North, South Poll Intrigues Threaten Nigeria Cohesion
With Nigeria’s former President Goodluck Jonathan effectively harangued out of the 2023 presidential race, 75-year-old Atiku Abubakar, two-time vice president and now a frontrunner, will run against any of the 23 candidates vying to be flag bearer for the All Progressives Congress (APC). The subtle withdrawal of Jonathan has placed Abubakar, the influential and billionaire candidate of the opposition Peoples Democratic Party (PDP), comfortably ahead. Abubakar will know this June 8, who APC will pick after many postponements of the party primaries which have sent the ruling party into disarray, following President Muhammadu Buhari’s plea to party leaders to allow him decide his successor. There was an uproar in and outside the party, with suspicions that Buhari would have picked a northerner just like the PDP, giving voters no option but to vote but to return leadership the north after Buhari’s eight years which end on May 29, 2023. East African

Trilateral Mechanism Decries Death of Protester at Sudan Capital Sit-In
The AU-IGAD-UNITAMS Trilateral Mechanism has condemned the killing of a protester during Friday’s rallies commemorating the third anniversary of the violent dispersal of the General Command sit-in in 2019. The statement comes after the Central Committee of Sudan Doctors reported the death of a 20-year-old demonstrator in Khartoum, who was participating in the commemorations of what has become known as the 2019 June 3 Massacre. “The Trilateral Mechanism recalls the need for a conducive environment for a political process in Sudan which, among other elements, consists of respect of the right to peaceful assembly. “The Trilateral Mechanism has previously welcomed the lifting of the State of Emergency and encouraged authorities to continue taking further steps that ensure the protection of the rights to peaceful assembly and expression.” In its statement, the Mechanism also reiterates that use of excessive force is not a solution and calls on authorities to cease using it against protesters and ensure accountability for all violations committed since the 25 October coup. Dabanga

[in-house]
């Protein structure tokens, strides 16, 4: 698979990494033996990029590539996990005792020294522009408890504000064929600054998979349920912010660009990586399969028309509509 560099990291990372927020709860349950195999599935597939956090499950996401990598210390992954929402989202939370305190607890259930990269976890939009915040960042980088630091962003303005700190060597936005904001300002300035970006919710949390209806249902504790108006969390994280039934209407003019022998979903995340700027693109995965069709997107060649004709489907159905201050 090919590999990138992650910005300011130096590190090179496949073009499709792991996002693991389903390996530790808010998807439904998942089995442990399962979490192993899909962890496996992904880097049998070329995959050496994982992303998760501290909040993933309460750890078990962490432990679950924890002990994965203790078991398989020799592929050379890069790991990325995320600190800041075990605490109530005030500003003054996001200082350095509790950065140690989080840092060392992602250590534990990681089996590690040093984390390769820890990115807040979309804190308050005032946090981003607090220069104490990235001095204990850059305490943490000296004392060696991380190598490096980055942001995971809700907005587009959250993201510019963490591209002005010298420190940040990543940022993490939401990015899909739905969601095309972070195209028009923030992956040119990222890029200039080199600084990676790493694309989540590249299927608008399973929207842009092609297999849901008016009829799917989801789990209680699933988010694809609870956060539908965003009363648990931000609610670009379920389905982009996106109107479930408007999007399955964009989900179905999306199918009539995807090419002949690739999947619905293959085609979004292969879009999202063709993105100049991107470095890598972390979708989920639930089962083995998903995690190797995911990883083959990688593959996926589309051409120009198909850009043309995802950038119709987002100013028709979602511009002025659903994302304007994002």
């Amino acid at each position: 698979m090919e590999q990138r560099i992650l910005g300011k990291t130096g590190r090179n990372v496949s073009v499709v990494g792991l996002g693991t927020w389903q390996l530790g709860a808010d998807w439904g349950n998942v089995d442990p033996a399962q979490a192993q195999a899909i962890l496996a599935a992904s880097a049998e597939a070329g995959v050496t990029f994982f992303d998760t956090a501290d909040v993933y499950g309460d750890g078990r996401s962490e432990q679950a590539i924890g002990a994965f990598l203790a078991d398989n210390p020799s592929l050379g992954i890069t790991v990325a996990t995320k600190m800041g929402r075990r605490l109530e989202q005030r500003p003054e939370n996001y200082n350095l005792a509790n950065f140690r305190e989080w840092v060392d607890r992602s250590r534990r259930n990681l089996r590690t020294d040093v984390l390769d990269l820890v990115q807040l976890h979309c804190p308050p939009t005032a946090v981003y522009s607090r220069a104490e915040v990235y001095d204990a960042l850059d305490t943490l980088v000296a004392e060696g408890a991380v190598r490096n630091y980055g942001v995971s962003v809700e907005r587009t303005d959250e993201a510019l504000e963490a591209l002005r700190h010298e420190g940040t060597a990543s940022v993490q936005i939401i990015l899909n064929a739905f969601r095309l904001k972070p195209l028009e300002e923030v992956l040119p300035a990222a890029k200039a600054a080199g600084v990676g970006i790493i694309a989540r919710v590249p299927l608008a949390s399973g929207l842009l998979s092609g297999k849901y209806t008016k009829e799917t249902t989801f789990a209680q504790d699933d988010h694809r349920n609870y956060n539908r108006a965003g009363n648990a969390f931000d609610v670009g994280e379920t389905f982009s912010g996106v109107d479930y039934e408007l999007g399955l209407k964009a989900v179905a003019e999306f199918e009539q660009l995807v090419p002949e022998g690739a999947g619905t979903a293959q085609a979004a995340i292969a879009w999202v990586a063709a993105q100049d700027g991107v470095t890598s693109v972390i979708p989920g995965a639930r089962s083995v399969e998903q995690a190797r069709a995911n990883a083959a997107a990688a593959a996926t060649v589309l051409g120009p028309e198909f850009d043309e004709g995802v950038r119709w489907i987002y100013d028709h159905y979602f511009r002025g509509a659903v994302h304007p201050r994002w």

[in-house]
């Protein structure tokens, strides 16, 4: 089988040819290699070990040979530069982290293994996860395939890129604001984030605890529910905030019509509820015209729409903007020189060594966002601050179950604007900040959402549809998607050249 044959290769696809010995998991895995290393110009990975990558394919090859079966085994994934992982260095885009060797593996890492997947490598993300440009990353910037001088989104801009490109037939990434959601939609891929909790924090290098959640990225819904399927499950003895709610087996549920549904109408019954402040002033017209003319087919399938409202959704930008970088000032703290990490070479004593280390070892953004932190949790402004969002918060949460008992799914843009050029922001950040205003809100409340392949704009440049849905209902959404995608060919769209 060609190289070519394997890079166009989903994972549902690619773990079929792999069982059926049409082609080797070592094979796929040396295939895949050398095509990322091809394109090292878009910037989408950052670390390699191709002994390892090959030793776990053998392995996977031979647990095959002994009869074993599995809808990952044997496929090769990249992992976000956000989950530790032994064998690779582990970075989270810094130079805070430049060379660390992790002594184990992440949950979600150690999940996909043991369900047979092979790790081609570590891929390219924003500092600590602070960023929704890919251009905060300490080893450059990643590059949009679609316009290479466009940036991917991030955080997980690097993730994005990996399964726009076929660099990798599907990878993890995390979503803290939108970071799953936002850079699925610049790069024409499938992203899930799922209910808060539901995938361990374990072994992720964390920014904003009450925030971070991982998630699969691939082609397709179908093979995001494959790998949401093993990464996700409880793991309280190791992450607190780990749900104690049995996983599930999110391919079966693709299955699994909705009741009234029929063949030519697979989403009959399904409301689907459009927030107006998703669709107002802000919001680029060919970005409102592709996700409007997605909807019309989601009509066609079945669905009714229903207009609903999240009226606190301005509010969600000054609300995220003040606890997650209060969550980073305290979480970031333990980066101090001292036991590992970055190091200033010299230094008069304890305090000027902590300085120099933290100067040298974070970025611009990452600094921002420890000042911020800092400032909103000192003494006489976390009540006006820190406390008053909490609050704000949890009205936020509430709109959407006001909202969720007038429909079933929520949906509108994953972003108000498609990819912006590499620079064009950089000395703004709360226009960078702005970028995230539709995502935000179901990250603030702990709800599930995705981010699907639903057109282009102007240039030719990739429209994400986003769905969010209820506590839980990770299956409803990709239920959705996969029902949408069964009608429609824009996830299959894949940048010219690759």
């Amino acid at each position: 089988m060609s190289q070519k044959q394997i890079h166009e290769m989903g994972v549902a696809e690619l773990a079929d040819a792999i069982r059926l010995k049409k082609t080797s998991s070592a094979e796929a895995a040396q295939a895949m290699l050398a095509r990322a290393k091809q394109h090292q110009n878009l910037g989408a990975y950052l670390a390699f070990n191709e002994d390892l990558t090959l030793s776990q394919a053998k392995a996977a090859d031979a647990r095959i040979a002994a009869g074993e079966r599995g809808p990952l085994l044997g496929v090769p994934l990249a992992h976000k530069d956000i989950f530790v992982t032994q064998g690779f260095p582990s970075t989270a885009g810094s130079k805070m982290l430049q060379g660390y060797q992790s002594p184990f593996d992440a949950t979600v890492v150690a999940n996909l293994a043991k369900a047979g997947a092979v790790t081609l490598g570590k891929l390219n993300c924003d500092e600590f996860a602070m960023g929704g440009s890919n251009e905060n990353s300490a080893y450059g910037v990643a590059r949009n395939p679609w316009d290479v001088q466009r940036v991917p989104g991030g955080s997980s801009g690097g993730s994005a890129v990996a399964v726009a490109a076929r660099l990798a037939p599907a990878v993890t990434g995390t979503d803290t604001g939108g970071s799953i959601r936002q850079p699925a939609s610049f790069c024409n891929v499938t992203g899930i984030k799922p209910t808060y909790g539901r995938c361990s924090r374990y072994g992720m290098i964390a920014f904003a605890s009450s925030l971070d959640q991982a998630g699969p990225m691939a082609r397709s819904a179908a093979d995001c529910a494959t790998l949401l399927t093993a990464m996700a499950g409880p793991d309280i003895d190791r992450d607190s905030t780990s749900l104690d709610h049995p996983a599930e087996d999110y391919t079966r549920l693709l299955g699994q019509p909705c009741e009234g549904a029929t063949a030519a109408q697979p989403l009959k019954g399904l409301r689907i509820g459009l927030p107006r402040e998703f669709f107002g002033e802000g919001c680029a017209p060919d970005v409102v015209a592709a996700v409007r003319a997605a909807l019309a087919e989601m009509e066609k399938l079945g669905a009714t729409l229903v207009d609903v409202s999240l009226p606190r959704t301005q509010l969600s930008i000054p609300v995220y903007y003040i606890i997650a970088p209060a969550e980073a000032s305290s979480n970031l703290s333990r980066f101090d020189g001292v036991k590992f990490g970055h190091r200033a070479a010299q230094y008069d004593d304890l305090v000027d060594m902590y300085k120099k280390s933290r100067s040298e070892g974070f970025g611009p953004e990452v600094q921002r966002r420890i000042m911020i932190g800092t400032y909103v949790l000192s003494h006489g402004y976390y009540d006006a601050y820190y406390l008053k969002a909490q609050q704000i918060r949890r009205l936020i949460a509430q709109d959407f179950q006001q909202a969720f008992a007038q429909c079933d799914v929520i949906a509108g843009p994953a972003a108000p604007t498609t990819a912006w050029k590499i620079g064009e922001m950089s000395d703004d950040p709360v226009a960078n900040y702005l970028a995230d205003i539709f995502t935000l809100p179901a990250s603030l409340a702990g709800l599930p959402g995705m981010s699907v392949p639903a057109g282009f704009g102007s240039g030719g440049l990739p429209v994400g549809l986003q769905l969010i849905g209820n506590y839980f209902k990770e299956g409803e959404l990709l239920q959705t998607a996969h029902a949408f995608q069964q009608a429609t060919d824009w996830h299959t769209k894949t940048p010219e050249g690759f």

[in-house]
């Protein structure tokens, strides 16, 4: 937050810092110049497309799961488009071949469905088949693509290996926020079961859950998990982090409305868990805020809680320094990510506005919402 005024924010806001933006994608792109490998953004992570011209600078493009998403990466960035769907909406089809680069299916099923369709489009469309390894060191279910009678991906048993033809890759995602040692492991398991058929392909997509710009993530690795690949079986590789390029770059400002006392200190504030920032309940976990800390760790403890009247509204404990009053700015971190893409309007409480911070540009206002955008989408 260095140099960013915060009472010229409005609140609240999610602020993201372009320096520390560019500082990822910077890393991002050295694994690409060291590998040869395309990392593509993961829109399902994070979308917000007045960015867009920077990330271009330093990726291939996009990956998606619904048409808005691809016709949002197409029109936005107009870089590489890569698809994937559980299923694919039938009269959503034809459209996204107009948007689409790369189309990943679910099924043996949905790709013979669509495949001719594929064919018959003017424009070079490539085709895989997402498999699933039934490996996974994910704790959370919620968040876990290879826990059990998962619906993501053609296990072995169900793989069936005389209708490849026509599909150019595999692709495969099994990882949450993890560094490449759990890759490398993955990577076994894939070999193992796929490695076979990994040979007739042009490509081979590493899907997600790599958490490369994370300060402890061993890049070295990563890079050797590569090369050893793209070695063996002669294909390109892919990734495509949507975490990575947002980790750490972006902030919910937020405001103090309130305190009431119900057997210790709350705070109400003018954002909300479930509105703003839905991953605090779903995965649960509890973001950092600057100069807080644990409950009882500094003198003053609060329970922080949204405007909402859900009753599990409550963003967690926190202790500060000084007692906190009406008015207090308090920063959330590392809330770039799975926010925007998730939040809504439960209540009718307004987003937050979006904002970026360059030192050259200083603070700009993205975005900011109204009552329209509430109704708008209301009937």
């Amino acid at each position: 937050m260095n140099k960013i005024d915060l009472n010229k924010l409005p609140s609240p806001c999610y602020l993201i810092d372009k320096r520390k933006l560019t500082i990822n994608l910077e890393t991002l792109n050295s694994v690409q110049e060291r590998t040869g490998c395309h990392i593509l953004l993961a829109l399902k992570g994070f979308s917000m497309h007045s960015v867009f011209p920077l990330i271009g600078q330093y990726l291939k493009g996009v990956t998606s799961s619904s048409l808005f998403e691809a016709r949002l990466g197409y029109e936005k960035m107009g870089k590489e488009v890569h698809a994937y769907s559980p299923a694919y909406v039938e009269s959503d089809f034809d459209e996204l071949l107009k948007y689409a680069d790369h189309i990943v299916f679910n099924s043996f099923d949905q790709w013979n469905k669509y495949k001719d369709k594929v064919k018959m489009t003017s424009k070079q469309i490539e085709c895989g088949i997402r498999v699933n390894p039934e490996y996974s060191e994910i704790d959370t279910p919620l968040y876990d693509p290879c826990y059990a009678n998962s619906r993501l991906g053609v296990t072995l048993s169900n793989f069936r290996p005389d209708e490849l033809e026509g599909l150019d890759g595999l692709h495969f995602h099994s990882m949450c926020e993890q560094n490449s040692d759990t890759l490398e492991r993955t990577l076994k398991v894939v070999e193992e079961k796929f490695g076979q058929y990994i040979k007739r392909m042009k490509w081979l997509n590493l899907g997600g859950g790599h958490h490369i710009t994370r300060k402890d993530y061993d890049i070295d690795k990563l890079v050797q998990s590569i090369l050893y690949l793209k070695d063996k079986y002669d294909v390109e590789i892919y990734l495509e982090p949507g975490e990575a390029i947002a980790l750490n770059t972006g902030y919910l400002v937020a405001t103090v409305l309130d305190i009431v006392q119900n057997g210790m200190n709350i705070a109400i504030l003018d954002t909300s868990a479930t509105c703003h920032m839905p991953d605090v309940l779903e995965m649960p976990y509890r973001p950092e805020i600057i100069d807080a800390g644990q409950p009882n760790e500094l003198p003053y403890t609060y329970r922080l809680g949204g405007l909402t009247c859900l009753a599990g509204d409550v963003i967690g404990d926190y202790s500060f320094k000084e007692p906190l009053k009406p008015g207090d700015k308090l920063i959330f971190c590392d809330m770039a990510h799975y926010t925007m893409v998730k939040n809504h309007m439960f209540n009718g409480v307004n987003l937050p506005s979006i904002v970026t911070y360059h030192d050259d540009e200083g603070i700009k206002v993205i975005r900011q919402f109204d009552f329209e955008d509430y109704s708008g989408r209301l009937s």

FFC Decide to Boycott Intra-Sudanese Dialogue Meeting
The Forces for Freedom and Change (FFC) decided to not take part in an inclusive meeting organized by the trilateral mechanism this week to express their refusal to the involvement of political groups supporting the military component. In a meeting held on Sunday, the FFC Central Council approved its vision for the political process to end the coup regime and establish a new civil democratic path. After the meeting, a senior FFC official disclosed to the Sudan Tribune that the Trilateral Mechanism facilitating the political dialogue has called for a meeting on ways to end the political crisis at Rotana Hotel in Khartoum on Wednesday, June 8. “The invitation for the meeting has been also extended to the military component and other forces that were allied to the former regime and now supporting the coup leaders” “Therefore, the Forces for Freedom and Change unanimously decided not to participate in this meeting, because the parties to the crisis are the supporters and opponents of the coup and no one else,” he stressed. The FFC’s position paper endorsed on Sunday provides that the parties to the current crisis are the forces supporting the coup – referring to the military and their allied armed groups – and the anti-coup forces: the FFC, the Resistance Committees and the armed groups opposed to the coup including the non-signatories, in addition to the forces that signed the Declaration of Freedom and Change and left the coalition latter. Sudan Tribune

Ethiopia’s Mass Arrests Show Rift with Former Amhara Allies